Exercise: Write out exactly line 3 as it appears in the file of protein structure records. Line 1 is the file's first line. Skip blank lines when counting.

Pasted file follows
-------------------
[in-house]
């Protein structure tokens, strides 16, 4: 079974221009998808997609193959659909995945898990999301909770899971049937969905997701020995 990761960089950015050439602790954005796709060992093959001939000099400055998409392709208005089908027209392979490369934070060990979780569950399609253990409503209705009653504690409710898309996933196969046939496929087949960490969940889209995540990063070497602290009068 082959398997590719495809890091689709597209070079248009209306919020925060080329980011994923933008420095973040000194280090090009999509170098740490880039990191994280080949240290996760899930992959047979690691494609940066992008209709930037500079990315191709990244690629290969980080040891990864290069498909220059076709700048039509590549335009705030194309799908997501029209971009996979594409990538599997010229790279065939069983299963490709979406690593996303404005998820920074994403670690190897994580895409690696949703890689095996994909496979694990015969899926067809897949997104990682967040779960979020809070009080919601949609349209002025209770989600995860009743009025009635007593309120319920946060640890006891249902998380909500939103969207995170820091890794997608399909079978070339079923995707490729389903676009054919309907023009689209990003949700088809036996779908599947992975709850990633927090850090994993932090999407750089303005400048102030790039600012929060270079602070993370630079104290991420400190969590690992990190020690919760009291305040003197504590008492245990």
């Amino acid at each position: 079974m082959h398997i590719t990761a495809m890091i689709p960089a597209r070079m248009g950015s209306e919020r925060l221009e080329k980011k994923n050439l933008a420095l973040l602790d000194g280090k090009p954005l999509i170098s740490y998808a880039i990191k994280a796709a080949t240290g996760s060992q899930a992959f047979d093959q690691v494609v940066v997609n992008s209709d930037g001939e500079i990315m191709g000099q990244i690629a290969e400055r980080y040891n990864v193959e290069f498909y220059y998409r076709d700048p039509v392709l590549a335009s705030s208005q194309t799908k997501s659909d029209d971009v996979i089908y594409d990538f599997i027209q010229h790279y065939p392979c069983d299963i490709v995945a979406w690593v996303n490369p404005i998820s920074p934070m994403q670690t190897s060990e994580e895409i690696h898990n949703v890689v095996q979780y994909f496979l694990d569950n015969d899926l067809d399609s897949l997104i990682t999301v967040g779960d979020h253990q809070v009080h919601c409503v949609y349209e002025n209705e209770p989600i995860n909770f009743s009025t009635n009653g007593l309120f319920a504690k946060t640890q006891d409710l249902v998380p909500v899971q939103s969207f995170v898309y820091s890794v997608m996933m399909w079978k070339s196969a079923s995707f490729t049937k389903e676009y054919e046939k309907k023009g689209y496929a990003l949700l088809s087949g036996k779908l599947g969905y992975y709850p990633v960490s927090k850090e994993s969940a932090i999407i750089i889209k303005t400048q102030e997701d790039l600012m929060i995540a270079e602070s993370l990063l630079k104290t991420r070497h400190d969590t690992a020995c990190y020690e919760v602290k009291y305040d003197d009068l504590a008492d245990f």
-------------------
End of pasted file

């Amino acid at each position: 079974m082959h398997i590719t990761a495809m890091i689709p960089a597209r070079m248009g950015s209306e919020r925060l221009e080329k980011k994923n050439l933008a420095l973040l602790d000194g280090k090009p954005l999509i170098s740490y998808a880039i990191k994280a796709a080949t240290g996760s060992q899930a992959f047979d093959q690691v494609v940066v997609n992008s209709d930037g001939e500079i990315m191709g000099q990244i690629a290969e400055r980080y040891n990864v193959e290069f498909y220059y998409r076709d700048p039509v392709l590549a335009s705030s208005q194309t799908k997501s659909d029209d971009v996979i089908y594409d990538f599997i027209q010229h790279y065939p392979c069983d299963i490709v995945a979406w690593v996303n490369p404005i998820s920074p934070m994403q670690t190897s060990e994580e895409i690696h898990n949703v890689v095996q979780y994909f496979l694990d569950n015969d899926l067809d399609s897949l997104i990682t999301v967040g779960d979020h253990q809070v009080h919601c409503v949609y349209e002025n209705e209770p989600i995860n909770f009743s009025t009635n009653g007593l309120f319920a504690k946060t640890q006891d409710l249902v998380p909500v899971q939103s969207f995170v898309y820091s890794v997608m996933m399909w079978k070339s196969a079923s995707f490729t049937k389903e676009y054919e046939k309907k023009g689209y496929a990003l949700l088809s087949g036996k779908l599947g969905y992975y709850p990633v960490s927090k850090e994993s969940a932090i999407i750089i889209k303005t400048q102030e997701d790039l600012m929060i995540a270079e602070s993370l990063l630079k104290t991420r070497h400190d969590t690992a020995c990190y020690e919760v602290k009291y305040d003197d009068l504590a008492d245990f």